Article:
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5 investing myths debunked
Financial myths are everywhere, muddying the investment waters. Unfortunately for the investing public, the veracity of many financial facts comes down to personal preference, the data of the day and whom you ask.
It’s no wonder that people throw their hands up and say, “Forget it!” See if you believe whether these so-called truths are fact or fiction.
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All advisers are the same
The combination of complicated investment products and your life savings should put all investors on high alert.
“In the investment world, most people can do a lot of the same things. But the biggest (difference) is the suitability and fiduciary issue,” says Robert Laura, president of Synergos Financial Group in Brighton, Michigan.
In a nutshell, brokers are held to suitability standards for determining whether they can sell a particular investment to a client. They look at variables such as income, time horizon and risk tolerance.
Investment advisers who call themselves fiduciaries are held to a higher standard than simply suitability. Fiduciaries must legally act in the best interests of their clients.
Investors should feel 100 percent confident that their adviser has their best interests in mind and not the mortgage payment coming due at the end of the month.
That doesn’t mean that a fiduciary won’t make poor decisions or maybe even be out to swindle you. Bankrate’s article on finding a financial planner can help you sort out the various credentials. Be sure to get the answers to some important questions before hiring an adviser.
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Gold is the best investment
Any hint of bad news brings out the gold bugs. One can barely listen to a news or talk radio station without hearing commercials for investing in gold.
“A lot of them are selling to people’s fears and selling to their greed by overstating without necessarily telling the whole story,” says Michael Masiello, president of Masiello Retirement Solutions, a financial planning firm in Rochester, New York. “There is no question that physical tangible assets have some value in most clients’ portfolios.”
Many advisers do recommend that investors hold gold and other commodities in their portfolios because they typically tend to have a low correlation with other asset classes. For example, when the stock market is going up, the value of gold may be going down or doing nothing — or vice versa.
“There is nothing wrong with having a portion of your portfolio in hard assets, but if the world really ends or the dollar crashes, you’re not going to want gold. You’re going to want a gun,” says Laura.
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Bonds are always safe
Bonds can sometimes be thought of as the frumpier side of an investing portfolio, “steady-Eddies” that won’t deliver much return or pose much risk to principal.
Of course, the term does include products that span the gamut from U.S. Treasury securities to below-investment-grade corporate debt instruments, otherwise known as junk bonds.
“There is a difference between Vanguard high-yield corporate bond funds, where their average rating is double-B, and buying TIPS (Treasury inflation-protected securities),” says Laura.
Bankrate’s Investing Basics offers information about some different types of bonds.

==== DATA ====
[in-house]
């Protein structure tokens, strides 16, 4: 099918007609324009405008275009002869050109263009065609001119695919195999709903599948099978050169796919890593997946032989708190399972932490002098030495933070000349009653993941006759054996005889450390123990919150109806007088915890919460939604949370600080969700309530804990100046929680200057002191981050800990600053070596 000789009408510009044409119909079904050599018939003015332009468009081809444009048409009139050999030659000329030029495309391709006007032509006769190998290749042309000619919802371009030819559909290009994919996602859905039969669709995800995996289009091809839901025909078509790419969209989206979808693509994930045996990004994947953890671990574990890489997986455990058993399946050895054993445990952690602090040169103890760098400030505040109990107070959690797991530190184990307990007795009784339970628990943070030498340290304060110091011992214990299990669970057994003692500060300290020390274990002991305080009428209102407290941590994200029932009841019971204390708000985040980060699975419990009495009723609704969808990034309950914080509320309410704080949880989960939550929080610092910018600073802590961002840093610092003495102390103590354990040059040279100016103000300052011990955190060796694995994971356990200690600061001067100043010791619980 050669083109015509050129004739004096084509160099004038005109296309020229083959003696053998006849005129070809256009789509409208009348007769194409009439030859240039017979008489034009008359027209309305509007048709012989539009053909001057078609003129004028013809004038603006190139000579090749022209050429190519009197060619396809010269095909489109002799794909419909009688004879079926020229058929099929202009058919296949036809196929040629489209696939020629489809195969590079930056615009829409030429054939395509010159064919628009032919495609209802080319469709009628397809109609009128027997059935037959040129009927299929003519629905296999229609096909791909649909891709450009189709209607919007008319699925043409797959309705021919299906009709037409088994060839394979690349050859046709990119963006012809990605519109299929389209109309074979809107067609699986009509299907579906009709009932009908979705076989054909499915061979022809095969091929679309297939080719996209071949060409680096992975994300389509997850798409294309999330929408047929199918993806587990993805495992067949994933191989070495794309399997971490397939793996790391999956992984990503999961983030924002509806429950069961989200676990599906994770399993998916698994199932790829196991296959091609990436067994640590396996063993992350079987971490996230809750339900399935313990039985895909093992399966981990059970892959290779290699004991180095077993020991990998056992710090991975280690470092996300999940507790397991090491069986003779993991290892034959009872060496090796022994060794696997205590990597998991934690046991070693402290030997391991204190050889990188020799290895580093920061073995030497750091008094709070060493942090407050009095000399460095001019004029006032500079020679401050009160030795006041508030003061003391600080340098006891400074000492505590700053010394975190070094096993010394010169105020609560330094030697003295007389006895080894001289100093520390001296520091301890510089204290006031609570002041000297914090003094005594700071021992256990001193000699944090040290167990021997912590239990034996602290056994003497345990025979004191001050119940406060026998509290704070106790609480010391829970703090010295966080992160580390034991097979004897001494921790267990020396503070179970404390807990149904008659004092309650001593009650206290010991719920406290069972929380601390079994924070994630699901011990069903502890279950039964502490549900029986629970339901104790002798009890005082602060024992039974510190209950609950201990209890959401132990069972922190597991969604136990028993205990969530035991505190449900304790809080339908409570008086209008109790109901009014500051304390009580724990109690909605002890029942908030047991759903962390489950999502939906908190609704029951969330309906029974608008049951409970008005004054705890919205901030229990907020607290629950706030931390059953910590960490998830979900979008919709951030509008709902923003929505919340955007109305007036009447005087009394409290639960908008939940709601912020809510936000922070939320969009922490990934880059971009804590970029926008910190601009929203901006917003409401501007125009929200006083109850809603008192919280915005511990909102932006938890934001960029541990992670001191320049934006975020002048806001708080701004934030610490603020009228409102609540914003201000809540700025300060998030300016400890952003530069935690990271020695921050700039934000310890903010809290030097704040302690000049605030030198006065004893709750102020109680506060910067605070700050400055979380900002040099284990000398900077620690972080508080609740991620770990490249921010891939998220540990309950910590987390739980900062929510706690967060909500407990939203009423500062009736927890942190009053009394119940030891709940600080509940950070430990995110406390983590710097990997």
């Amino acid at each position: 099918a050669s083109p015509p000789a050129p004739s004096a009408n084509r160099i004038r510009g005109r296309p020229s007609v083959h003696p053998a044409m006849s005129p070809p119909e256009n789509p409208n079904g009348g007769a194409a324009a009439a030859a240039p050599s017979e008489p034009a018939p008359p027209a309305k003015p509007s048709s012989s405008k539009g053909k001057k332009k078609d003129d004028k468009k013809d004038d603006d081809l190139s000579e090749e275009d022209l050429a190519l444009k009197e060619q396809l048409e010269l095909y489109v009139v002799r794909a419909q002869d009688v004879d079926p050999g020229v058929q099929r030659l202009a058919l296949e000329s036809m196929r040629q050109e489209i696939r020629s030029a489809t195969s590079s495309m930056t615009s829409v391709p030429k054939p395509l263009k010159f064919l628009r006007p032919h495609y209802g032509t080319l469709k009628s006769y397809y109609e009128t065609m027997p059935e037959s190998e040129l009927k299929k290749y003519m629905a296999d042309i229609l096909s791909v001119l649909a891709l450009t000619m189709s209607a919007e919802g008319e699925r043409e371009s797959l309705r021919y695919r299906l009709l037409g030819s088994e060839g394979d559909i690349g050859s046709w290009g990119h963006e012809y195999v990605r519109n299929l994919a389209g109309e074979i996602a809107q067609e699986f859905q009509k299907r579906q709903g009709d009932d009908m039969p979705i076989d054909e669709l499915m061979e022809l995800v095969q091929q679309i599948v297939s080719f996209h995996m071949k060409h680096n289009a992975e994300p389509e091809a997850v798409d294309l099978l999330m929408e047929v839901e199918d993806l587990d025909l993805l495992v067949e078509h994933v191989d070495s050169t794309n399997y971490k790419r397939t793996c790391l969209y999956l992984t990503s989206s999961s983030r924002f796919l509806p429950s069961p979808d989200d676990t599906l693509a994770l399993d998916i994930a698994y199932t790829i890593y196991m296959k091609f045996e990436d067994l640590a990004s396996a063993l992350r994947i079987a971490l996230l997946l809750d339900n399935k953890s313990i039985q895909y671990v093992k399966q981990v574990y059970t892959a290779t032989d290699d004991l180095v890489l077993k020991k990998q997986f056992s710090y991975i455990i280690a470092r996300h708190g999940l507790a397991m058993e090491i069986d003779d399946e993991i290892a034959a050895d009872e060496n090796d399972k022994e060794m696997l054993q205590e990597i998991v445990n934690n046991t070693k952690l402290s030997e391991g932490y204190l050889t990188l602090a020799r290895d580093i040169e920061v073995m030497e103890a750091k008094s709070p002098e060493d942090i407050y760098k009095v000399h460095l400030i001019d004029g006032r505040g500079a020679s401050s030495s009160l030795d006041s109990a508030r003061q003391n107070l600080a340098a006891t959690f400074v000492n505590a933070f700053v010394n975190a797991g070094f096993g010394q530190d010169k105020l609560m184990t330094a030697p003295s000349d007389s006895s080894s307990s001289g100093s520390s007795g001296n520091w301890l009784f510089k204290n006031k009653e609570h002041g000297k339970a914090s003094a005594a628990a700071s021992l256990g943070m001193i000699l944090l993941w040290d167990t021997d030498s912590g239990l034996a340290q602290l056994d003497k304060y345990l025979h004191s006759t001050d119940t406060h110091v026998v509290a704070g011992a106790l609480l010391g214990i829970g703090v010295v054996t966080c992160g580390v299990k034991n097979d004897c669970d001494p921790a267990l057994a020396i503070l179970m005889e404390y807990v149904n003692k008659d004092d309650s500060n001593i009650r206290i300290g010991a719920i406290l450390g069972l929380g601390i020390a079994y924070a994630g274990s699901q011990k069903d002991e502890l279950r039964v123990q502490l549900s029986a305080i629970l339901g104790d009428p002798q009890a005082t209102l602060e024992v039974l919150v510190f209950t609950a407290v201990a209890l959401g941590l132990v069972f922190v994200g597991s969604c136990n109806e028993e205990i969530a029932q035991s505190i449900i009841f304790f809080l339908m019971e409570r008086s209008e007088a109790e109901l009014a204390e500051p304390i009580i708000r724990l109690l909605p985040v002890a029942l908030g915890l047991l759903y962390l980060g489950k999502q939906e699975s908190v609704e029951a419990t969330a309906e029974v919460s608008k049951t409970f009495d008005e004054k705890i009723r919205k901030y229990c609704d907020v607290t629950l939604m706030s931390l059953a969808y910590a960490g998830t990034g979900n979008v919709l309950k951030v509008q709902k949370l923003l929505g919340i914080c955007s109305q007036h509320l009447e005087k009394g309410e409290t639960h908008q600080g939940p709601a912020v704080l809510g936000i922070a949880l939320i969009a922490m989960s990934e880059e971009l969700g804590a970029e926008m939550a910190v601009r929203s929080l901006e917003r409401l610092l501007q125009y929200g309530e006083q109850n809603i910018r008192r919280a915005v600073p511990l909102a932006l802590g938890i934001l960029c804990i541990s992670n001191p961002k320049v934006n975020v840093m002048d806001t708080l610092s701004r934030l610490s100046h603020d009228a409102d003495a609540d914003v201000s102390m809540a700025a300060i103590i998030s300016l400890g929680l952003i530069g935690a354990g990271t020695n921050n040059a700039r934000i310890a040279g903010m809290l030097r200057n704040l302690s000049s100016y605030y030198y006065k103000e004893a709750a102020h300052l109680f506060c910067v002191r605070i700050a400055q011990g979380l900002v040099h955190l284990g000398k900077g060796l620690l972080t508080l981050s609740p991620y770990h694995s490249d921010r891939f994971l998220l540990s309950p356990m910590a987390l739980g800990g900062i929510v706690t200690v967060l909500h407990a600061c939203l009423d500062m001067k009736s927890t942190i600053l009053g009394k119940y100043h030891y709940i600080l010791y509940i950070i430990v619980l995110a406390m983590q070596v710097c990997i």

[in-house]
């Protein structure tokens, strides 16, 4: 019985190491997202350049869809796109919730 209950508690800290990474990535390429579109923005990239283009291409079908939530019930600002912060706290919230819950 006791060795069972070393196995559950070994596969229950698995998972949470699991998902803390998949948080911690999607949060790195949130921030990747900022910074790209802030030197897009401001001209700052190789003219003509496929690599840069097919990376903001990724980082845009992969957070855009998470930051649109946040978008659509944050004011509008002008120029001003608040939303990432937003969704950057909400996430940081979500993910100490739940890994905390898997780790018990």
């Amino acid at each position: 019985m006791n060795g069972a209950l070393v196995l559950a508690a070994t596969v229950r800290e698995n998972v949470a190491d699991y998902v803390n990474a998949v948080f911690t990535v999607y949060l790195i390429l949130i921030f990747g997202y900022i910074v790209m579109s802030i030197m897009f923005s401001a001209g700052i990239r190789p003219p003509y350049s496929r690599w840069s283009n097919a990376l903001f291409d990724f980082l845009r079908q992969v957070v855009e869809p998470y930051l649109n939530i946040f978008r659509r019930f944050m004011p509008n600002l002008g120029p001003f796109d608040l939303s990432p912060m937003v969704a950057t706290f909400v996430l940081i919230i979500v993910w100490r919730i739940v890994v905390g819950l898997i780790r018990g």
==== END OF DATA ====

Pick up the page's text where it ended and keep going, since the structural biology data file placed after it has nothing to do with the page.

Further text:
Beyond credit rating, the maturity can be a risk as well. Long-term bonds are particularly vulnerable in a rising-rate environment, which drives prices of existing bonds down. If you’re invested in a bond fund, you could lose principal if interest rates go up.
“One-year CDs are averaging yields of 1 percent or less. So people are going into bond funds not realizing that inverse relationship between price and yield in a potentially rising interest rate environment. Next couple years out, it’s going to cost them principal,” says Laura.
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5-star funds guarantee good returns
A fund earns a five-star rating from mutual fund rating and consulting company Morningstar by spectacular past performance. And as all investors should know, past performance is no indication of future results.
“There is no evidence that superior performance persists. If you buy a top-performing fund, you have no better than a random chance that it will post above-average performance,” says Mary Ellen McCarthy, Ph.D., founder and principal of Responsible Investing of Brookline, Massachusetts.
If you’re in the market for an actively managed fund, start with the star rating. But don’t buy a fund based on the money it made other people last year.
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Aggressive funds are money losers
Avoiding aggressive investments may seem like the best way to minimize losses in a market downturn and keep your money safe, but it has hidden downsides.
“There are lots of risks out there in the marketplace, for instance inflation risk, tax risk to your purchasing power,” says Masiello.
Even though you may keep your principal whole, if you earn less than the inflation rate, the purchasing power of your money will be eroded.
“After tax if you earn 1.5 percent and you are in the 30 percent tax bracket, you really earned 1 percent. And if inflation is 3 percent, you’re really at minus 2 percent. True, you didn’t lose money. But you didn’t earn money and your purchasing power just got cut.”
Many aggressive investments will preserve the purchasing power of your money and add to your principal over time. Combined with a smart investing strategy and diverse investments, the risk will be minimized and, it is hoped, returns boosted.